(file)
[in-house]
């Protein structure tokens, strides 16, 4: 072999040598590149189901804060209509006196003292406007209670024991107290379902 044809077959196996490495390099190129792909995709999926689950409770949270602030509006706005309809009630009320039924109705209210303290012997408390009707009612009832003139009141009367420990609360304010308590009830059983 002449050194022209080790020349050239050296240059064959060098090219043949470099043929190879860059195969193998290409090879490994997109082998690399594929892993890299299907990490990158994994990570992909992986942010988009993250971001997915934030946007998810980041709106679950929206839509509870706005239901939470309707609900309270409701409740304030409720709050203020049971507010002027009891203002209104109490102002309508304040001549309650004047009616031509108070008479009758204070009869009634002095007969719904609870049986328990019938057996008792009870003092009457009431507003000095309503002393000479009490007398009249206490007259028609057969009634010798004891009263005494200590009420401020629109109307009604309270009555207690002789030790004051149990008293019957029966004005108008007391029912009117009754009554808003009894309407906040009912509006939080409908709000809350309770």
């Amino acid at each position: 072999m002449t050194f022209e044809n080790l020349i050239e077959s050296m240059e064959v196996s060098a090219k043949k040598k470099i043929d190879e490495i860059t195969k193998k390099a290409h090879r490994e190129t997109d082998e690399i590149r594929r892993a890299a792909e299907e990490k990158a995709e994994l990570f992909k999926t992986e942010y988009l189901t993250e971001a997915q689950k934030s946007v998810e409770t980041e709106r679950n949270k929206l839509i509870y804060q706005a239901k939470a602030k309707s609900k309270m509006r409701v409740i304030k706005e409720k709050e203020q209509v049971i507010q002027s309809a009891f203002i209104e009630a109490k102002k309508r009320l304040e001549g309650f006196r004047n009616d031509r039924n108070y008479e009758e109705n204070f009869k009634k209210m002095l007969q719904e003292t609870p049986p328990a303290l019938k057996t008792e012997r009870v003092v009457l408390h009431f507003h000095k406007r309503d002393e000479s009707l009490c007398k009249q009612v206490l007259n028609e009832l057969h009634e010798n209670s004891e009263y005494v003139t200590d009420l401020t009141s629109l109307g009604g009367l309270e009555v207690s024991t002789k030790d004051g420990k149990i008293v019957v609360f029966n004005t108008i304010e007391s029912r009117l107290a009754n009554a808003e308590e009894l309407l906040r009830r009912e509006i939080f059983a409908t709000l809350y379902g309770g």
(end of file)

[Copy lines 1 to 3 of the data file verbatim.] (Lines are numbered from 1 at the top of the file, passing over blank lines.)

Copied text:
[in-house]
């Protein structure tokens, strides 16, 4: 072999040598590149189901804060209509006196003292406007209670024991107290379902 044809077959196996490495390099190129792909995709999926689950409770949270602030509006706005309809009630009320039924109705209210303290012997408390009707009612009832003139009141009367420990609360304010308590009830059983 002449050194022209080790020349050239050296240059064959060098090219043949470099043929190879860059195969193998290409090879490994997109082998690399594929892993890299299907990490990158994994990570992909992986942010988009993250971001997915934030946007998810980041709106679950929206839509509870706005239901939470309707609900309270409701409740304030409720709050203020049971507010002027009891203002209104109490102002309508304040001549309650004047009616031509108070008479009758204070009869009634002095007969719904609870049986328990019938057996008792009870003092009457009431507003000095309503002393000479009490007398009249206490007259028609057969009634010798004891009263005494200590009420401020629109109307009604309270009555207690002789030790004051149990008293019957029966004005108008007391029912009117009754009554808003009894309407906040009912509006939080409908709000809350309770």
């Amino acid at each position: 072999m002449t050194f022209e044809n080790l020349i050239e077959s050296m240059e064959v196996s060098a090219k043949k040598k470099i043929d190879e490495i860059t195969k193998k390099a290409h090879r490994e190129t997109d082998e690399i590149r594929r892993a890299a792909e299907e990490k990158a995709e994994l990570f992909k999926t992986e942010y988009l189901t993250e971001a997915q689950k934030s946007v998810e409770t980041e709106r679950n949270k929206l839509i509870y804060q706005a239901k939470a602030k309707s609900k309270m509006r409701v409740i304030k706005e409720k709050e203020q209509v049971i507010q002027s309809a009891f203002i209104e009630a109490k102002k309508r009320l304040e001549g309650f006196r004047n009616d031509r039924n108070y008479e009758e109705n204070f009869k009634k209210m002095l007969q719904e003292t609870p049986p328990a303290l019938k057996t008792e012997r009870v003092v009457l408390h009431f507003h000095k406007r309503d002393e000479s009707l009490c007398k009249q009612v206490l007259n028609e009832l057969h009634e010798n209670s004891e009263y005494v003139t200590d009420l401020t009141s629109l109307g009604g009367l309270e009555v207690s024991t002789k030790d004051g420990k149990i008293v019957v609360f029966n004005t108008i304010e007391s029912r009117l107290a009754n009554a808003e308590e009894l309407l906040r009830r009912e509006i939080f059983a409908t709000l809350y379902g309770g």